Key leaders in the pharmaceutical industry, including the President, Pharmaceutical Society of Nigeria (PSN) Prof. Cyril Usifoh; Chairman, Lagos State PSN, Pharm. Gbolagade Iyiola; and Registrar, Pharmacists Council of Nigeria (PCN), Pharm. (Dr) N.A.E. Mohammed, have unanimously identified technology as a game-changer in the profession, calling on all stakeholders to leverage it in shutting out intruders from the practice.
The notables spoke with Pharmanews in separate interviews at the launch of Pharmacentre, a pharma digital marketplace, created by Wellness Medical Distribution Ltd. They averred that with the creation of regulated digital pharmaceutical market spaces for manufacturers, importers, wholesalers and end-users, the perennial problem of illegal drug distribution system in the country will be over, as operators of open drug markets will have a tough time sustaining their illicit business.
Prof. Usifoh further emphasised the importance of pharma digital platforms in the fight against circulation of substandard pharma products in the country, saying it will afford community pharmacists the opportunity of procuring genuine drugs for their outlets.
“This is the right time for every pharmacist to embrace technology, because if you don’t embrace technology now, then you might be overtaken by technology,” Usifoh said.
Buttressing the views of the PSN President, Pharm. Iyiola likened the revolutionising impact of technology on human existence and daily living to the effects it would have on pharmacy practice, if all key players would embrace it for the development of the profession.
Iyiola said: “We know the influence of technology on our daily lives, as it has brought about a lot of improvement and better ways of doing things. We know that Nigeria, as it is today is bedevilled with a chaotic drug distribution system. I believe if everybody in the system can embrace it, it will chase charlatans away.”
He continued: “Secondly, illegal drugs markets across the countries, like Idumota, Sabon Gari and Ariaria, will be drastically reduced or totally closed, if all players agree to go the way of technology in pharma drug distribution. This is very possible because by the time the markets are not thriving as they ought, they will cease to exist.
“The illegal drug markets still exist because they are enjoying patronage; but if, by the grace of God, major stakeholders like manufacturers and importers, who are already feeding the markets, stop doing that, definitely, the markets will die a natural death.”
Usifoh and Iyiola also allayed pharmacists’ fears of potential dubious dealings on digital platforms, stating that any pharmaceutical digital market space that will be recognised by the PSN must be under the regulation of the PCN, and should any issue arise with a product, it can be traced to the supplier on the platform.
Describing the creation of the digital pharma marketspace as a step in the right direction, Dr Mohammed, said it will boost the employment of young pharmacists online, especially those who have been struggling with the financial capacity to acquire capital-intensive infrastructure to operate online.
According to him, “Recently, we launched online pharmacy regulations but we found out that some young pharmacists in community practice can’t afford the huge infrastructure of IT. So what Wellness has done today is a very good concept, because they have helped all community pharmacists that want to do online pharmacy to invest in IT infrastructure; all they need to do is to come under their platform.”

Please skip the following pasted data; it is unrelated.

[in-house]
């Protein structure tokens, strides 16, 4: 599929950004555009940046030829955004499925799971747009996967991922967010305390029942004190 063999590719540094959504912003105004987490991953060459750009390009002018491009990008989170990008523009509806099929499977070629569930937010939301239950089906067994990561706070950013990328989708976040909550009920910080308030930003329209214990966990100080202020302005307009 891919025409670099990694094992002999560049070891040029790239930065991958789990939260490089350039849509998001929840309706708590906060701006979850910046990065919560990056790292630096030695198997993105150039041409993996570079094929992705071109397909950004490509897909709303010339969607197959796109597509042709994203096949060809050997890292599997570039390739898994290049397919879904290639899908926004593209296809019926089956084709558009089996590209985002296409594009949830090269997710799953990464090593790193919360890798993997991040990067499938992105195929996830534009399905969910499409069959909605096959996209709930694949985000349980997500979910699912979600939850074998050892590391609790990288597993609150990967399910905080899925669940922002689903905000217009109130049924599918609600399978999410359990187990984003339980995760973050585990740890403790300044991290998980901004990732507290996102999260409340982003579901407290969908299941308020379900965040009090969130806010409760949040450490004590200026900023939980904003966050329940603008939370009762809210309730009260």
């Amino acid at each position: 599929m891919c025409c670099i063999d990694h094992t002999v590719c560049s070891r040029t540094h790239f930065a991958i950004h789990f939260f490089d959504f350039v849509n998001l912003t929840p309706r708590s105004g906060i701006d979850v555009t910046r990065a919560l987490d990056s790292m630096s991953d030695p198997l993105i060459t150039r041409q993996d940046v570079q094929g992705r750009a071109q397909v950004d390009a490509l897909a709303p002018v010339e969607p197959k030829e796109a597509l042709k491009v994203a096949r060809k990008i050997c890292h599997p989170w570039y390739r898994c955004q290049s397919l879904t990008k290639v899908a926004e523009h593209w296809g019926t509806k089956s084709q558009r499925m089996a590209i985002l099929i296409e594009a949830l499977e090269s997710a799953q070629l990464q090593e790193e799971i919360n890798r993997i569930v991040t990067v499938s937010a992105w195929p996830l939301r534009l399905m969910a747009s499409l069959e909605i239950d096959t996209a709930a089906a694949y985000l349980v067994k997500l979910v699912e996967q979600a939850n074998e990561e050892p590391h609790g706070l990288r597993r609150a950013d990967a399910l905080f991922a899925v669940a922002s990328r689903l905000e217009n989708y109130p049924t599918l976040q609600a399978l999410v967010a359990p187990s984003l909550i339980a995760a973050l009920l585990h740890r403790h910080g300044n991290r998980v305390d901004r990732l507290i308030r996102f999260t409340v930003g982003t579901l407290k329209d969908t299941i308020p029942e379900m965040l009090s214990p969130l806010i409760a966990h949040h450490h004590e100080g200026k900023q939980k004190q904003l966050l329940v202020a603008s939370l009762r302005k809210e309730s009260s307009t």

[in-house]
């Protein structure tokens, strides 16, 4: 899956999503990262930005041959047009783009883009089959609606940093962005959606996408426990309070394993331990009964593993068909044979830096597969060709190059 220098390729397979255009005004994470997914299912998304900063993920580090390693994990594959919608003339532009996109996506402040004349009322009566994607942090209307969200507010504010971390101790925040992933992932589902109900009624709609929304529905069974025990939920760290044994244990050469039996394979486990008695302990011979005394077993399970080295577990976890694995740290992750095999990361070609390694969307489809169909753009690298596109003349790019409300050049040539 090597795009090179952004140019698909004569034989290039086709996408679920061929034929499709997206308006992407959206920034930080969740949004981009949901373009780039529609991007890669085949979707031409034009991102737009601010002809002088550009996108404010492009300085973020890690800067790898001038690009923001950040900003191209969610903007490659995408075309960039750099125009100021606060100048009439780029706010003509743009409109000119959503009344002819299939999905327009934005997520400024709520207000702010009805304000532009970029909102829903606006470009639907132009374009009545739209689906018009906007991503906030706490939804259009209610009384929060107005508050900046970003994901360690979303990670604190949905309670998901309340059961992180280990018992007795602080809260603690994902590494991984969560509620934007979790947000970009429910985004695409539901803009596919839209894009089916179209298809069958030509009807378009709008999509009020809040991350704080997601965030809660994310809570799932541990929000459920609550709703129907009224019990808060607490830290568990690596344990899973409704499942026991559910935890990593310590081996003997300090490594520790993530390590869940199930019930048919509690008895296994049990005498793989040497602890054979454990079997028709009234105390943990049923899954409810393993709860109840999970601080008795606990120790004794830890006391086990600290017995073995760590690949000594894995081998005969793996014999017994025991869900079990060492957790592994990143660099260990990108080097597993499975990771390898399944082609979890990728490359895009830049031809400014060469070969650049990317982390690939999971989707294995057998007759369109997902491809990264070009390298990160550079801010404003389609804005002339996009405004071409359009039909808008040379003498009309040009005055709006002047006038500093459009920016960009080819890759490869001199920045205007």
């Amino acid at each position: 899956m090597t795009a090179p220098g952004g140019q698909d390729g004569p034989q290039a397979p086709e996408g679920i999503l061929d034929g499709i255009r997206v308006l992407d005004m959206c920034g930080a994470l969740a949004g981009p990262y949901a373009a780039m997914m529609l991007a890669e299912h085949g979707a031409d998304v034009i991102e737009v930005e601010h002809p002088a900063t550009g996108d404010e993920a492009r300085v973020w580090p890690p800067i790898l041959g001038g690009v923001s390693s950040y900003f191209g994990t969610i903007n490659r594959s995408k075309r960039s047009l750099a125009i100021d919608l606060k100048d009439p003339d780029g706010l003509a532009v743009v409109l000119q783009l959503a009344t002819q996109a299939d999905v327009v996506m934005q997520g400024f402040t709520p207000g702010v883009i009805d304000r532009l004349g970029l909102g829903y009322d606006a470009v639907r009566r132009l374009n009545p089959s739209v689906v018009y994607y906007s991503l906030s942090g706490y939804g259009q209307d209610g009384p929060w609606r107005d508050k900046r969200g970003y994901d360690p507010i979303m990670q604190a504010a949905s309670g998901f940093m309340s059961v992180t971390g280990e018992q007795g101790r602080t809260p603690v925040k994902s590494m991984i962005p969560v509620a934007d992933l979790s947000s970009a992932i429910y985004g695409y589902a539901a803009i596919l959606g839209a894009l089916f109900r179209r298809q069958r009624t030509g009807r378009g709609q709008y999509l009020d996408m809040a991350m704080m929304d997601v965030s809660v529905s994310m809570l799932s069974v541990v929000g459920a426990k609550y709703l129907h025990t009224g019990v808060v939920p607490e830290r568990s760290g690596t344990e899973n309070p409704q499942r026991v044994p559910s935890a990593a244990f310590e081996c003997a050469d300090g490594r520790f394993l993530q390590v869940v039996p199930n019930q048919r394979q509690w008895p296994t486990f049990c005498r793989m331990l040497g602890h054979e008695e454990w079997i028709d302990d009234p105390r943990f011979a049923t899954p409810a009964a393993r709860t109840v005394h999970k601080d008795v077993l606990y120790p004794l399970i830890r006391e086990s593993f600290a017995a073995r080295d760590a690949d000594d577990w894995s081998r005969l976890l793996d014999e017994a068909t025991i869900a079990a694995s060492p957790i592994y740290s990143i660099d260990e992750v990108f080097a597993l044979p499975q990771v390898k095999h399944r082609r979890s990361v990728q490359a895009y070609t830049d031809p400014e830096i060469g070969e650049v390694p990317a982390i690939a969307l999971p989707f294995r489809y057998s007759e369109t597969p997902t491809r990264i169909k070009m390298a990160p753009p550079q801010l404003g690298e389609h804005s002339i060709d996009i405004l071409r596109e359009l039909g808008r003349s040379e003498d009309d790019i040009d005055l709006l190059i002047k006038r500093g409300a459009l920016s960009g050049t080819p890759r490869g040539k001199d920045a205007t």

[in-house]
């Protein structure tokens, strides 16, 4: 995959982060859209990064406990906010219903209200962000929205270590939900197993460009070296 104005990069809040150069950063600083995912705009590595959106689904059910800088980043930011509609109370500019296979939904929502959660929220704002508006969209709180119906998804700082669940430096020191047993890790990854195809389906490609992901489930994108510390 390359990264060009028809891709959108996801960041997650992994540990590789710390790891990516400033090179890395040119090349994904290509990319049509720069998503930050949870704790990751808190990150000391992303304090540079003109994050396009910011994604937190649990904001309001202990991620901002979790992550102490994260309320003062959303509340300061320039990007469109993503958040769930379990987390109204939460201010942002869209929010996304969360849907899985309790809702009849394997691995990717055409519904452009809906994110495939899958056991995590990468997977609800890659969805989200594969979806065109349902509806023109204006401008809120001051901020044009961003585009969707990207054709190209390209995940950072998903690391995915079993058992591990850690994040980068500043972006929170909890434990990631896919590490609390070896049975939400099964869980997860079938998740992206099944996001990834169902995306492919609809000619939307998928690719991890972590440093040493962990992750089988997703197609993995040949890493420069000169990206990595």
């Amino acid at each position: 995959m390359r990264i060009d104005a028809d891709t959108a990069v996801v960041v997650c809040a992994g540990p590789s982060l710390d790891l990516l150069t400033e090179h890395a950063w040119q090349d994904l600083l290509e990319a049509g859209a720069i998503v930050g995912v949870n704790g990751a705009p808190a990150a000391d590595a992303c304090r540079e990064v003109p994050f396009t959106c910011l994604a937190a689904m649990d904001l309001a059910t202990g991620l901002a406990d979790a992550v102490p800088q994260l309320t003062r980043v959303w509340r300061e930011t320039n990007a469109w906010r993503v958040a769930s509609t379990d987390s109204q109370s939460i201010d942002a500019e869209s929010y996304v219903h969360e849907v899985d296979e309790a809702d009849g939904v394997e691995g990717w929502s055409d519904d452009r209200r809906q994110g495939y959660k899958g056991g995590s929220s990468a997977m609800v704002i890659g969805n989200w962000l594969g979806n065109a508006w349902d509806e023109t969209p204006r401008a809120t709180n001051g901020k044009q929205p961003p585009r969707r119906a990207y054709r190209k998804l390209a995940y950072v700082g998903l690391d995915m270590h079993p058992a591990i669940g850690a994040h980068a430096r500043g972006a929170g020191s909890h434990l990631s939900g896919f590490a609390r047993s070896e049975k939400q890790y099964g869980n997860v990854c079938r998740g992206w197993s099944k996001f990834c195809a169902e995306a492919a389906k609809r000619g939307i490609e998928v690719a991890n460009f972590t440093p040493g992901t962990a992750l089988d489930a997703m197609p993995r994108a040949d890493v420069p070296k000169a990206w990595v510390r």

Mohammed, who was represented at the occasion by Pharm. (Dr) Ukamaka Okafor, PCN Lagos coordinator, said PCN will ensure that all operators abide by the regulations.
“Any pharmacist that will come under Pharmacentre must be registered by the PCN. And they have a lot of channels – wholesale to retailers, and retailers to end users. In that last mile distribution, it is expected that patients interface with a pharmacist before having access to the platform. So patients are not supposed to have access without interplaying with the pharmacist,” Mohammed said.
Reacting to questions on unethical drugs advertisement on social media, the PCN registrar said advertisements of pharmaceutical products falls under the orbit of NAFDAC regulations, stressing that it is unethical for anyone to advertise ethical products on social media.
“Anyone that advertises products on that level is always been sanctioned by NAFDAC. It is unethical to advertise such products online,” he stated.
Speaking during the launch of the platform, Pharm. (Mrs) Adetutu Afolabi, MD/CEO of Wellness Healthcare Group and founder, Pharmacentre, said: “Today’s world is filled with uncertainty, broken infrastructure, and numerous supply chain challenges. As affordability and accessibility to pharmaceutical supplies has become a strong pain point, having a value-driven platform like Pharmacentre that enhances collaboration amongst pharmacists and other healthcare providers will improve the wellbeing of our people.
“Nobody should be left stranded because he or she does not have a pharmacist in his or her network.
“It is a controlled platform because pharmacists will be on the ground for telemedicine consultation. The need for traceability is also captured because all vendors on the platform must be registered. We can close any store that may be found wanting at any point in time. The beauty of it all is for pharmacists to be able to stock their stores without any hassle”.